The 1956 Hungarian uprising changed Puskas’s life forever. He was with the rest of his Honved team-mates playing a European Cup tie in Bilbao, Spain when the revolution took place. Puskas, and two of his team-mates Kocsis and Czibor, defected to the West. The trio were banned for a year. Although Czibor and Kocsis soon found employment with Barcelona, Puskas was less fortunate – as his weight increased his stock fell, with no clubs willing to take a risk on him. Puskas spent a year in neighbouring Austria, but was unable to get a playing permit. He wanted to play in Italy, but he piled on weight as he drifted aimlessly around Europe. Having turned 30 he was considered too old and too fat. He was rescued from ignominy by his old Honved manager Emil Oestreicher, now in charge at Real Madrid. The Spanish team had been turned into a club that dominated Europe by the vision of their president, Santiago Bernabeu. They had won the first European Cup in 1956 and had retained it the following year. Among their star players were centre-forward Alfredo Di Stefano, a naturalised Argentinean, and Francisco Gento, the flying winger.

In 1958, Oestreicher took a gamble on the 31-year-old overweight Puskas. The player rejected by the Italians struck up a sensational partnership with Di Stefano and was four times the leading scorer in the Spanish Championship. They retained the European Cup in 1958 and again a year later. This magnificent Real side climaxed in their fifth straight final in 1960 played in front a European record crowd of 135,000 at Hampden Park, Glasgow. Puskas scored 4 and di Stefano 3 as they trounced Eintracht Frankfurt 7-3 in one of the greatest exhibitions of football ever seen. The young Billy Bremner was at the game and described it thus: "It was awesome; nobody could believe what they were seeing, and at the end there was this incredible indescribable buzz all around, like some unbelievably illustrious people had been allowed to come and visit, like Frank Sinatra had just sung to us personally."

Puskas played in one more European Cup Final against Benfica in 1962. Real were no longer the force of old and Benfica won 5-3 but it was still the 35 year old Puskas who scored all three Real goals. The same year he was picked to play for Spain in the World Cup Finals in Chile. The team was packed with talent. Apart from Gento, there was Luis del Sol and Luis Suarez. It made little difference, Spain won just one of their three matches and finished bottom of their qualifying group. During his time in Spain Puskas was top scorer four times in the league, as Real won six domestic trophies and three European Cups.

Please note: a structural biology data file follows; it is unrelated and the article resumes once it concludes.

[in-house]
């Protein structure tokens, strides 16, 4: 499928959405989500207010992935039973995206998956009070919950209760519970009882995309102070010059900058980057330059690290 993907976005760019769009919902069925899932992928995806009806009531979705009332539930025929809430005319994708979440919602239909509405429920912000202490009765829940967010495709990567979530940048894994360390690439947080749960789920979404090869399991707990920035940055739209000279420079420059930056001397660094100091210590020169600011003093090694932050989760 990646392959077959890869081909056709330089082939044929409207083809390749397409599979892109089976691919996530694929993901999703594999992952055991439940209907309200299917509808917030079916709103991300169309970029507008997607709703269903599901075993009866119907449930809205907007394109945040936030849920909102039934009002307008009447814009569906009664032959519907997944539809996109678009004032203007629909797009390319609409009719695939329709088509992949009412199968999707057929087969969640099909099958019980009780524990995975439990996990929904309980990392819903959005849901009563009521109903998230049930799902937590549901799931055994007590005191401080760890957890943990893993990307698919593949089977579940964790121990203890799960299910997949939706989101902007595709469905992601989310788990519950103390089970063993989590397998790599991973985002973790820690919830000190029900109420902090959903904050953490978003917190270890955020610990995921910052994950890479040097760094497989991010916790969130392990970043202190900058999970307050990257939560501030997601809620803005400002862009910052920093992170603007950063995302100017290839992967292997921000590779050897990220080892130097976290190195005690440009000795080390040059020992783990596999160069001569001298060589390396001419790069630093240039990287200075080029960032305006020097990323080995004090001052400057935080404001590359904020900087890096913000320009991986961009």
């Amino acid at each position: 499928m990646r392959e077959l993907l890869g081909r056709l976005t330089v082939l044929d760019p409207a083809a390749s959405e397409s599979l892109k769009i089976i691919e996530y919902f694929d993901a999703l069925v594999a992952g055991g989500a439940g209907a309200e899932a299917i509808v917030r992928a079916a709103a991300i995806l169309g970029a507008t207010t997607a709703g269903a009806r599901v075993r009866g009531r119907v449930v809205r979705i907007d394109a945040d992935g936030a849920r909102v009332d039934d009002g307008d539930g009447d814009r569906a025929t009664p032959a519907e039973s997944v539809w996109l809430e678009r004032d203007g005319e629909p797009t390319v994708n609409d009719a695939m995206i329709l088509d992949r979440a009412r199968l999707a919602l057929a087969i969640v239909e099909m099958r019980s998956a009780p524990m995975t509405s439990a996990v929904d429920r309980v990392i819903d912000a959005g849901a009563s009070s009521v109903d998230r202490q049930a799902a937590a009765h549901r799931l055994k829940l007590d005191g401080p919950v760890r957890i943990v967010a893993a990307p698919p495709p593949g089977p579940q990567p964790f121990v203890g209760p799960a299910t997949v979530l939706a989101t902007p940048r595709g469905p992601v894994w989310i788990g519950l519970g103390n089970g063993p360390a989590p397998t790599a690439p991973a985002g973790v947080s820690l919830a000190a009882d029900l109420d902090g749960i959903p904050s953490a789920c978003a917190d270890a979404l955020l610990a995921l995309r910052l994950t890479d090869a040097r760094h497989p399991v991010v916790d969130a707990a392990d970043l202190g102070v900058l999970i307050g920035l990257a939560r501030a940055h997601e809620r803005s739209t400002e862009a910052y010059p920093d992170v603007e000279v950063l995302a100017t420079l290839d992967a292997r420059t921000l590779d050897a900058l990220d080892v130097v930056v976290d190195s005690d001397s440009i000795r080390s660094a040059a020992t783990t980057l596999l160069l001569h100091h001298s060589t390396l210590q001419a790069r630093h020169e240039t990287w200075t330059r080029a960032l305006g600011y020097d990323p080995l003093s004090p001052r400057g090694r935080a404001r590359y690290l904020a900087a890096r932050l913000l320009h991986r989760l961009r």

Puskas retired in 1966 to concentrate on coaching. He had only mediocre success until 1971 when he took the Greek Champions Panathinaikos to the European Cup Final where they lost 2-0 to Ajax. As well as Greece, he coached in Chile, Paraguay, Saudi Arabia, Canada, Egypt and Australia. It was in Australia where George Best met him. Best said of Puskas "the players he was coaching did not respect him until he put the ball down outside the area and intentionally hit the cross bar ten times in a row.” But the most poignant moment of his later days was in 1993 when he returned home to Hungary. The man who defected to flee the uprising was appointed caretaker manager of the national side during the World Cup qualifiers. The Hungarians failed to qualify but a great national hero was rehabilitated. Hungary renamed their national stadium Stadium Pusk├ís Ferenc in his honour in 2001. The country will be plunged into mourning when the major gallops no more.

1 comment:

London Ciar said...

R.I.P.

Major.